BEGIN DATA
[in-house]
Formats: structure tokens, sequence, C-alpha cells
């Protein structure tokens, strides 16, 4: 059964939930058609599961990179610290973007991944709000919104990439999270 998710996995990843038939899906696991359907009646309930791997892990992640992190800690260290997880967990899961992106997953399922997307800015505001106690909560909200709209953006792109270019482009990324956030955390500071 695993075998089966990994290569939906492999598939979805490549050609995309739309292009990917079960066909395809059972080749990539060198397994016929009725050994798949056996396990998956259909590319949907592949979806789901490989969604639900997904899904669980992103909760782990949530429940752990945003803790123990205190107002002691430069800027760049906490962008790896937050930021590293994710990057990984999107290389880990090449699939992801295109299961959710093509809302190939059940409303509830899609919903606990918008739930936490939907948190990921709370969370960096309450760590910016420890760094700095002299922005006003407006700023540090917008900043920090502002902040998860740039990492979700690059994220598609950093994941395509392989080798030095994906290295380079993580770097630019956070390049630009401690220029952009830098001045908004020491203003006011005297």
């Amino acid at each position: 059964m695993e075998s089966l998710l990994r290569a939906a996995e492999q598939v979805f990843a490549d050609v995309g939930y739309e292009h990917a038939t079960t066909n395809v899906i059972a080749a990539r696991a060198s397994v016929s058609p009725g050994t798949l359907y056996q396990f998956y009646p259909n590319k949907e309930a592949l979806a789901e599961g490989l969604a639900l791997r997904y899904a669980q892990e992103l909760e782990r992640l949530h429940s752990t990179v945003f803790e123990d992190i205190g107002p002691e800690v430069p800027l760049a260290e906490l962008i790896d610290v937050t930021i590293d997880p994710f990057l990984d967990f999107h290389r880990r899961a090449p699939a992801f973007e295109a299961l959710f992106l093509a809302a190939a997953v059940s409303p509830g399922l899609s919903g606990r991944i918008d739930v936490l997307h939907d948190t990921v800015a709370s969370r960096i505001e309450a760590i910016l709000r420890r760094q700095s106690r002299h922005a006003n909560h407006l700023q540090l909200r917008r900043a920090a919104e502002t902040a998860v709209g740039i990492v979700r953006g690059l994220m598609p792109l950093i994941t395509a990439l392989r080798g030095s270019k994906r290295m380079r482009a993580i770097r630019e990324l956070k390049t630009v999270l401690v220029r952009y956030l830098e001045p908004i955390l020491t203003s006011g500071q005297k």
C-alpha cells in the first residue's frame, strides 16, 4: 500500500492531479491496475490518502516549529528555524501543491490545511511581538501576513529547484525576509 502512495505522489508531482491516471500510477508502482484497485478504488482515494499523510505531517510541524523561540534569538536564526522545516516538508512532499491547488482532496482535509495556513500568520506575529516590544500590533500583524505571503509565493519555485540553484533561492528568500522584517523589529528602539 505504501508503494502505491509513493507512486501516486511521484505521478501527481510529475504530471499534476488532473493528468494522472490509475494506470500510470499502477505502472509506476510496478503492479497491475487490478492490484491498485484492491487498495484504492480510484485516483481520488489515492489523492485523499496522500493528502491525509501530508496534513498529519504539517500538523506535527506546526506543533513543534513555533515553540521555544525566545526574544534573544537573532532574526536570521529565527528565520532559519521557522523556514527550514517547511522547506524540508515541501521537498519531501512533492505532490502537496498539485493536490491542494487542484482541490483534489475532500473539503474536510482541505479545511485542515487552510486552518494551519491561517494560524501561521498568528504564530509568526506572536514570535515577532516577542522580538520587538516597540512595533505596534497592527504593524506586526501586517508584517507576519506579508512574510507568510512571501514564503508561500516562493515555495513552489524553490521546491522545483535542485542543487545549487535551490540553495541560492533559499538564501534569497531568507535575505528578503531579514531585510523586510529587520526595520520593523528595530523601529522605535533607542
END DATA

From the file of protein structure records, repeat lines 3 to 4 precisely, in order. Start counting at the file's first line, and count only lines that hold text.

């Protein structure tokens, strides 16, 4: 059964939930058609599961990179610290973007991944709000919104990439999270 998710996995990843038939899906696991359907009646309930791997892990992640992190800690260290997880967990899961992106997953399922997307800015505001106690909560909200709209953006792109270019482009990324956030955390500071 695993075998089966990994290569939906492999598939979805490549050609995309739309292009990917079960066909395809059972080749990539060198397994016929009725050994798949056996396990998956259909590319949907592949979806789901490989969604639900997904899904669980992103909760782990949530429940752990945003803790123990205190107002002691430069800027760049906490962008790896937050930021590293994710990057990984999107290389880990090449699939992801295109299961959710093509809302190939059940409303509830899609919903606990918008739930936490939907948190990921709370969370960096309450760590910016420890760094700095002299922005006003407006700023540090917008900043920090502002902040998860740039990492979700690059994220598609950093994941395509392989080798030095994906290295380079993580770097630019956070390049630009401690220029952009830098001045908004020491203003006011005297």
């Amino acid at each position: 059964m695993e075998s089966l998710l990994r290569a939906a996995e492999q598939v979805f990843a490549d050609v995309g939930y739309e292009h990917a038939t079960t066909n395809v899906i059972a080749a990539r696991a060198s397994v016929s058609p009725g050994t798949l359907y056996q396990f998956y009646p259909n590319k949907e309930a592949l979806a789901e599961g490989l969604a639900l791997r997904y899904a669980q892990e992103l909760e782990r992640l949530h429940s752990t990179v945003f803790e123990d992190i205190g107002p002691e800690v430069p800027l760049a260290e906490l962008i790896d610290v937050t930021i590293d997880p994710f990057l990984d967990f999107h290389r880990r899961a090449p699939a992801f973007e295109a299961l959710f992106l093509a809302a190939a997953v059940s409303p509830g399922l899609s919903g606990r991944i918008d739930v936490l997307h939907d948190t990921v800015a709370s969370r960096i505001e309450a760590i910016l709000r420890r760094q700095s106690r002299h922005a006003n909560h407006l700023q540090l909200r917008r900043a920090a919104e502002t902040a998860v709209g740039i990492v979700r953006g690059l994220m598609p792109l950093i994941t395509a990439l392989r080798g030095s270019k994906r290295m380079r482009a993580i770097r630019e990324l956070k390049t630009v999270l401690v220029r952009y956030l830098e001045p908004i955390l020491t203003s006011g500071q005297k």